For the members of the media, club staff, and matchday officials in attendance, the cavernous Nou Camp, without the presence of its usual 90,000-plus spectators, will have never felt so empty when Barcelona hosts Real Madrid in the first ‘El Clásico’ of the LaLiga season on October 25.
However, whilst the ongoing restrictions on fans attending games will be striking for the few hundred able to watch the world’s most famous footballing rivalry in person, the importance of LaLiga’s work towards optimizing the viewing spectacle for those tuning in from afar in recent years will be amplified.
LaLiga’s Television Broadcasting Regulations came into force in the 2016-17 season with the goal of improving the audiovisual perception of LaLiga when viewers watch matches on screens.
The regulations, which are applicable for clubs, producers, broadcasters, and anyone involved in delivering match coverage, have enabled LaLiga to establish a pattern for production and direction and have helped to create a ‘LaLiga style’, with its own unique and consistent identity.
The impact has been spectacular. In 2018 alone, before the regulations were updated, no other football competition anywhere in the world had grown as much as LaLiga had in the digital environment.
It is in these unusual times of empty stands though that the fruits of LaLiga’s long-term efforts to become a benchmark in audiovisual innovation by investing in state-of-the-art technology and focusing on the viewing experience have become clear to a wider audience than ever.
Grass is greener
Every possible detail that could enhance the perception of LaLiga is considered in the 101-page Television Broadcasting Regulations.
The document outlines various stadium and television infrastructure specifications, as well as numerous other requirements in relation to content, camera and microphone positions, graphics, match procedures, advertising elements, and floodlighting. There are even specific guidelines for the appearance and quality of the pitch, illustrating the standards that are now expected.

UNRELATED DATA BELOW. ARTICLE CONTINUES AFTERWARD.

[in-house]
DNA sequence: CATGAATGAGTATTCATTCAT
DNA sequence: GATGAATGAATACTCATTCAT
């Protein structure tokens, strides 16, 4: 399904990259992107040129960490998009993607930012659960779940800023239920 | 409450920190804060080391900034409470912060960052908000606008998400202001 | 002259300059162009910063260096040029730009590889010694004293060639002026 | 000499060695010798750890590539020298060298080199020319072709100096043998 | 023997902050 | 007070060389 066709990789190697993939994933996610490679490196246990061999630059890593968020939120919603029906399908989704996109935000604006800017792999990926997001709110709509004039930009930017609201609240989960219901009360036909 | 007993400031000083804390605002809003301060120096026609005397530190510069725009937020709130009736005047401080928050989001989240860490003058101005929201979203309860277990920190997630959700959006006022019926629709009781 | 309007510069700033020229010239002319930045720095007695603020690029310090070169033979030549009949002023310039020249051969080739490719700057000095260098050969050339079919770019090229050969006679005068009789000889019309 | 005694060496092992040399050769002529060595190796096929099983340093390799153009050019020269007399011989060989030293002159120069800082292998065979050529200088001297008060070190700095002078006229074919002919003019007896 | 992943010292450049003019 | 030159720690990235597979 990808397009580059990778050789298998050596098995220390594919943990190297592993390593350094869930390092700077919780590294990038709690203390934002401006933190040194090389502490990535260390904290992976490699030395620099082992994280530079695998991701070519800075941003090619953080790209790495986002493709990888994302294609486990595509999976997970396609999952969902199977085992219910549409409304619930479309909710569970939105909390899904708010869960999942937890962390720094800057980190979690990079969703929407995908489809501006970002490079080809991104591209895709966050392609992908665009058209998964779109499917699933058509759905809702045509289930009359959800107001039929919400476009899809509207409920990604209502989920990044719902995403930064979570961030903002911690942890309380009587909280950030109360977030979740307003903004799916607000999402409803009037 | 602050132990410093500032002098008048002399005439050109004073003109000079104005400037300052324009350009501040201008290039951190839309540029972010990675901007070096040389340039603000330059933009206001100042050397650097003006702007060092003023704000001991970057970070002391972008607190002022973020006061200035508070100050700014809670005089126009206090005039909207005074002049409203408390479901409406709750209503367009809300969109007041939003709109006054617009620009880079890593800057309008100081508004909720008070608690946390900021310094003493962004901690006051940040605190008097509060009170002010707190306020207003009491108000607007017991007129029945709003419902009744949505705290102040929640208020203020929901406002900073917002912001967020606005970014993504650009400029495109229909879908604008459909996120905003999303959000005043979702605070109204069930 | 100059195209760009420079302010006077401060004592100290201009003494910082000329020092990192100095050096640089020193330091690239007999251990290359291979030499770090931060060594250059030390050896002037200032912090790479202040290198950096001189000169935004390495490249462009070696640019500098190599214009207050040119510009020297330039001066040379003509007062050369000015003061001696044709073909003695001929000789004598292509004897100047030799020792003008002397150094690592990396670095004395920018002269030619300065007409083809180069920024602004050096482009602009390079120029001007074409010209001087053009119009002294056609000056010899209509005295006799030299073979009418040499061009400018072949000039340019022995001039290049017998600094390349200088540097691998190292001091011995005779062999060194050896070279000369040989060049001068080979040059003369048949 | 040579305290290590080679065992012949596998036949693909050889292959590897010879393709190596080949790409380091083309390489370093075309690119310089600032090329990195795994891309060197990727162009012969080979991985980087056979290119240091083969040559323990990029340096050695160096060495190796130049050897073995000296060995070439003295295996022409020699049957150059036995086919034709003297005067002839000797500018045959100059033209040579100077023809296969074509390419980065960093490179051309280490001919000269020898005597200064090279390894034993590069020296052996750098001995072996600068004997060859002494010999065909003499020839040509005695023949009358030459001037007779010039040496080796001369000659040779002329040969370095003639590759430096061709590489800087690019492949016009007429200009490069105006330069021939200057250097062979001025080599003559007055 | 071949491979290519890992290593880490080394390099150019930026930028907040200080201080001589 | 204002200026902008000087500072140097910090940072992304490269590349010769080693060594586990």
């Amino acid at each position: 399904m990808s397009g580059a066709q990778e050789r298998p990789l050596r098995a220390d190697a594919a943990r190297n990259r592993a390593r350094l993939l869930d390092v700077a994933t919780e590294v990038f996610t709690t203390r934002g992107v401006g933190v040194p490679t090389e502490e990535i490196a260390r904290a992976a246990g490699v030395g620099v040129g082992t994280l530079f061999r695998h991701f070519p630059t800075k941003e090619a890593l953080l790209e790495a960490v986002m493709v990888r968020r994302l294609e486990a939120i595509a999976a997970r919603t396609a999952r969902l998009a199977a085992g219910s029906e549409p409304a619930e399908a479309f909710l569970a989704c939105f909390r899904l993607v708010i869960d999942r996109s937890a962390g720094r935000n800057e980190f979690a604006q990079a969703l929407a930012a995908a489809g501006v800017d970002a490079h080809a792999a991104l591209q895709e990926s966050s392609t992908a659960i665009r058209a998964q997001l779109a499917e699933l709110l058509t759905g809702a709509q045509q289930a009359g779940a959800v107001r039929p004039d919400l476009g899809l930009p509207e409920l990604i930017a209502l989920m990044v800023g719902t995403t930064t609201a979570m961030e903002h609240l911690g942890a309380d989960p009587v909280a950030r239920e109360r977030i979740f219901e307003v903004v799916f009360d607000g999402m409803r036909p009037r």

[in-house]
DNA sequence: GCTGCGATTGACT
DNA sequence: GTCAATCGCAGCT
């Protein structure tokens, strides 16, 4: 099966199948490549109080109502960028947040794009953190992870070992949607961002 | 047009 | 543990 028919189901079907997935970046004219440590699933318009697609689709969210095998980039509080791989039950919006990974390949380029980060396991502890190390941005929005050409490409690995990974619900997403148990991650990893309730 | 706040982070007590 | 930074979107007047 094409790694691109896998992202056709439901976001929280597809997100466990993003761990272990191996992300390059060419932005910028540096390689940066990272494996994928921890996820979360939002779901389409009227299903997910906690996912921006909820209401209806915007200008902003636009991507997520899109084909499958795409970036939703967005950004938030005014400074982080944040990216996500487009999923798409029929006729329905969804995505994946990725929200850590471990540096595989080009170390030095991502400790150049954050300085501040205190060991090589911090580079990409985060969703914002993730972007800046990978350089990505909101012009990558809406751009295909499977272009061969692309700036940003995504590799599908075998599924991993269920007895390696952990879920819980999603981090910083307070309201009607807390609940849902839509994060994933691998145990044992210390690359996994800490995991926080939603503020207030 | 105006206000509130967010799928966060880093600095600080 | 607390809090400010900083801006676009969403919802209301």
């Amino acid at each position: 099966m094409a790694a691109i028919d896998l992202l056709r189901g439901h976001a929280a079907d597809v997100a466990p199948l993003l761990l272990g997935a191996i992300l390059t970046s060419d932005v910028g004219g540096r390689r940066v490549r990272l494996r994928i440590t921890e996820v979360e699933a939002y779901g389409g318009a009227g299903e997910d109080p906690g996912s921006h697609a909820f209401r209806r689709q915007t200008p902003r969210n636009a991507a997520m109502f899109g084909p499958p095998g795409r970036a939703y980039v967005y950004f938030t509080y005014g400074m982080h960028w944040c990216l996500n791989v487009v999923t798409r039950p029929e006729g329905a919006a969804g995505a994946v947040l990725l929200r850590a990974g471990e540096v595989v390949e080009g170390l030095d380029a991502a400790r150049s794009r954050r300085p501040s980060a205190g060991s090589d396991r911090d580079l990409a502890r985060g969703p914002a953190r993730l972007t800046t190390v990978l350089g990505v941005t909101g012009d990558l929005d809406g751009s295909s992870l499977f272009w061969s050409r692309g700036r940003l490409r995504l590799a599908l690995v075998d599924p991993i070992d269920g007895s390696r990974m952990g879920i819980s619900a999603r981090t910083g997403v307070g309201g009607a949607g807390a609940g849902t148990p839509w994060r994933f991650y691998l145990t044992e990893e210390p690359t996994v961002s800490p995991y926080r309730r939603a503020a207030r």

For example, clubs are told that the grass should be mowed in straight lines across the width of the pitch, perpendicular to the touchlines, and the lines must be cut in opposite directions two days before the match, with a total of nine strips in each half. The first four strips must be 5.5 meters wide and the other five strips must have a uniform width.
Clubs must ensure that the ball rolls perfectly, with the height of the grass cut between 20 and 30 millimeters, and the pitch must maintain the same shade of green throughout.
The pitch requirements raise different challenges for clubs, depending on their geographical setting. For example, in the north of Spain, the likes of Athletic Club have introduced artificial lighting and a unique pitch drainage system to maintain perfect conditions at the San Mamés Stadium in Bilbao.
In central Spain – in and around Madrid, which is the highest capital city in Europe – nutrients are added to counter the harsh winters at stadia such as Getafe CF’s Coliseum Alfonso Pérez. Meanwhile in southern Spain, fertigation and mowing are required at the likes of Sevilla FC’s Ramón Sánchez-Pizjuán stadium, given the high summer temperatures.
In the most recent regulations, LaLiga clarified the requirements for 4K-HDR productions, demonstrating the desire to push the boundaries in technological innovation. As part of this, floodlighting requirements cover specific details such as vertical and horizontal illumination, color temperature, glare, and flicker.
4K-HDR production is used regularly for the most high-profile fixtures. Earlier this year, for example, LaLiga worked with content partner Mediapro to ensure El Clásico was simulcast in 4K HDR-HD through 33 production cameras inside the stadium.
In terms of camera positions, LaLiga splits games into four production ‘types’: A+, A, B, and C. The Type A+ productions, reserved for the most high-profile contests